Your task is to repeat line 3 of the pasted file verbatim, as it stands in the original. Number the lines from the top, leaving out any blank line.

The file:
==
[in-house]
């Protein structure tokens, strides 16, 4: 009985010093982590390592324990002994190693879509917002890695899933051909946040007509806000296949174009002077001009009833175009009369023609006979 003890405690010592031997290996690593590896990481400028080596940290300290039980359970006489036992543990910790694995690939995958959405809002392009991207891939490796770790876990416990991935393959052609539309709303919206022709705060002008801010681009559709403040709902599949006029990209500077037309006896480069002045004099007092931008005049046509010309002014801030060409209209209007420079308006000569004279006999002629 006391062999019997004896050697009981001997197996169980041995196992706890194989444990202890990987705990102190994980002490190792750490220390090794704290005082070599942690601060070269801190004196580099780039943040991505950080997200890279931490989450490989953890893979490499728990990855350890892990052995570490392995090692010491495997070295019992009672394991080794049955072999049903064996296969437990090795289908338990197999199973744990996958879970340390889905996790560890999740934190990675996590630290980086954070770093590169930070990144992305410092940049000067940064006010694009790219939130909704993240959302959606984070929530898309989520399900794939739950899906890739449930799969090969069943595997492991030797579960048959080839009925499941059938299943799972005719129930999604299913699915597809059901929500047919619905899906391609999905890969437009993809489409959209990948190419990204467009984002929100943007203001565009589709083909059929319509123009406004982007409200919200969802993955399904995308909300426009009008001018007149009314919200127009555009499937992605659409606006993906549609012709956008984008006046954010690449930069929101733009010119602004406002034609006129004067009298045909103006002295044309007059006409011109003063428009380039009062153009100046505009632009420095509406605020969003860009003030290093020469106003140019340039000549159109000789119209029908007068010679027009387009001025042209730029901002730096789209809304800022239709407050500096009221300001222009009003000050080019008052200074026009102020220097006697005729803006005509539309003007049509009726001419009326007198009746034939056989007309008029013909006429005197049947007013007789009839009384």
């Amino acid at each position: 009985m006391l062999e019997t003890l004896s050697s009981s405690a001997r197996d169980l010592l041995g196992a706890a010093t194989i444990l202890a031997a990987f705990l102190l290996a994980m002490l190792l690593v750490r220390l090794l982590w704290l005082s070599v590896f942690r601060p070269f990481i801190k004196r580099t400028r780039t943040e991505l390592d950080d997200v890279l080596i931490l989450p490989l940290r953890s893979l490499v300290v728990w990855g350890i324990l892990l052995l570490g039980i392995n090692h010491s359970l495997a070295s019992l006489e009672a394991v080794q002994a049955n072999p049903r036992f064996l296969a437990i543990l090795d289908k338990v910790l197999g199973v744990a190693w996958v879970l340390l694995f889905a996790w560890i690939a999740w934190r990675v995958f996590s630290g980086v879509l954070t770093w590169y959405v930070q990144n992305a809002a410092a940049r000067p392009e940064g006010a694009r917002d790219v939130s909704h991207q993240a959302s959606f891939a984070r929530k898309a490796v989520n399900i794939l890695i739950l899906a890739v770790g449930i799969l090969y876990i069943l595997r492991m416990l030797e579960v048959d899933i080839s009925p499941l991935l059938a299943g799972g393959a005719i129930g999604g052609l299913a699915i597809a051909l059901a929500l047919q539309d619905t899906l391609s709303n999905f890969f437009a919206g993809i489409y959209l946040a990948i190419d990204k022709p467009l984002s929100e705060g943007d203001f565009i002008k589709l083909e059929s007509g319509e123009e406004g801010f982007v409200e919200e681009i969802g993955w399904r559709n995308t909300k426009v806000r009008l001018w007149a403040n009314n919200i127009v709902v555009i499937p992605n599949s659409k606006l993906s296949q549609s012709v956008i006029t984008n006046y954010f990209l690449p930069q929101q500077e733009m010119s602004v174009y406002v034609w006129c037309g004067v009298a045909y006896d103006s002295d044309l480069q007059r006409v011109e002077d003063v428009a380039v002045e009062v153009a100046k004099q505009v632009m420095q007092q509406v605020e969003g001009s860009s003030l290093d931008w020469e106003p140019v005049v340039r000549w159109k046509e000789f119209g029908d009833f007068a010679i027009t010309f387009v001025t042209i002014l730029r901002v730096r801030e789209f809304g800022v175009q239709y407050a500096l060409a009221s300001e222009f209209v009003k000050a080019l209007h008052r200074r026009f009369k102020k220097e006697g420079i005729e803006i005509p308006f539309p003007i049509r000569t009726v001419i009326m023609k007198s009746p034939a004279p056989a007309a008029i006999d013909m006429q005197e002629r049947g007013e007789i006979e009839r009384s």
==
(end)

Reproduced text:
């Amino acid at each position: 009985m006391l062999e019997t003890l004896s050697s009981s405690a001997r197996d169980l010592l041995g196992a706890a010093t194989i444990l202890a031997a990987f705990l102190l290996a994980m002490l190792l690593v750490r220390l090794l982590w704290l005082s070599v590896f942690r601060p070269f990481i801190k004196r580099t400028r780039t943040e991505l390592d950080d997200v890279l080596i931490l989450p490989l940290r953890s893979l490499v300290v728990w990855g350890i324990l892990l052995l570490g039980i392995n090692h010491s359970l495997a070295s019992l006489e009672a394991v080794q002994a049955n072999p049903r036992f064996l296969a437990i543990l090795d289908k338990v910790l197999g199973v744990a190693w996958v879970l340390l694995f889905a996790w560890i690939a999740w934190r990675v995958f996590s630290g980086v879509l954070t770093w590169y959405v930070q990144n992305a809002a410092a940049r000067p392009e940064g006010a694009r917002d790219v939130s909704h991207q993240a959302s959606f891939a984070r929530k898309a490796v989520n399900i794939l890695i739950l899906a890739v770790g449930i799969l090969y876990i069943l595997r492991m416990l030797e579960v048959d899933i080839s009925p499941l991935l059938a299943g799972g393959a005719i129930g999604g052609l299913a699915i597809a051909l059901a929500l047919q539309d619905t899906l391609s709303n999905f890969f437009a919206g993809i489409y959209l946040a990948i190419d990204k022709p467009l984002s929100e705060g943007d203001f565009i002008k589709l083909e059929s007509g319509e123009e406004g801010f982007v409200e919200e681009i969802g993955w399904r559709n995308t909300k426009v806000r009008l001018w007149a403040n009314n919200i127009v709902v555009i499937p992605n599949s659409k606006l993906s296949q549609s012709v956008i006029t984008n006046y954010f990209l690449p930069q929101q500077e733009m010119s602004v174009y406002v034609w006129c037309g004067v009298a045909y006896d103006s002295d044309l480069q007059r006409v011109e002077d003063v428009a380039v002045e009062v153009a100046k004099q505009v632009m420095q007092q509406v605020e969003g001009s860009s003030l290093d931008w020469e106003p140019v005049v340039r000549w159109k046509e000789f119209g029908d009833f007068a010679i027009t010309f387009v001025t042209i002014l730029r901002v730096r801030e789209f809304g800022v175009q239709y407050a500096l060409a009221s300001e222009f209209v009003k000050a080019l209007h008052r200074r026009f009369k102020k220097e006697g420079i005729e803006i005509p308006f539309p003007i049509r000569t009726v001419i009326m023609k007198s009746p034939a004279p056989a007309a008029i006999d013909m006429q005197e002629r049947g007013e007789i006979e009839r009384s």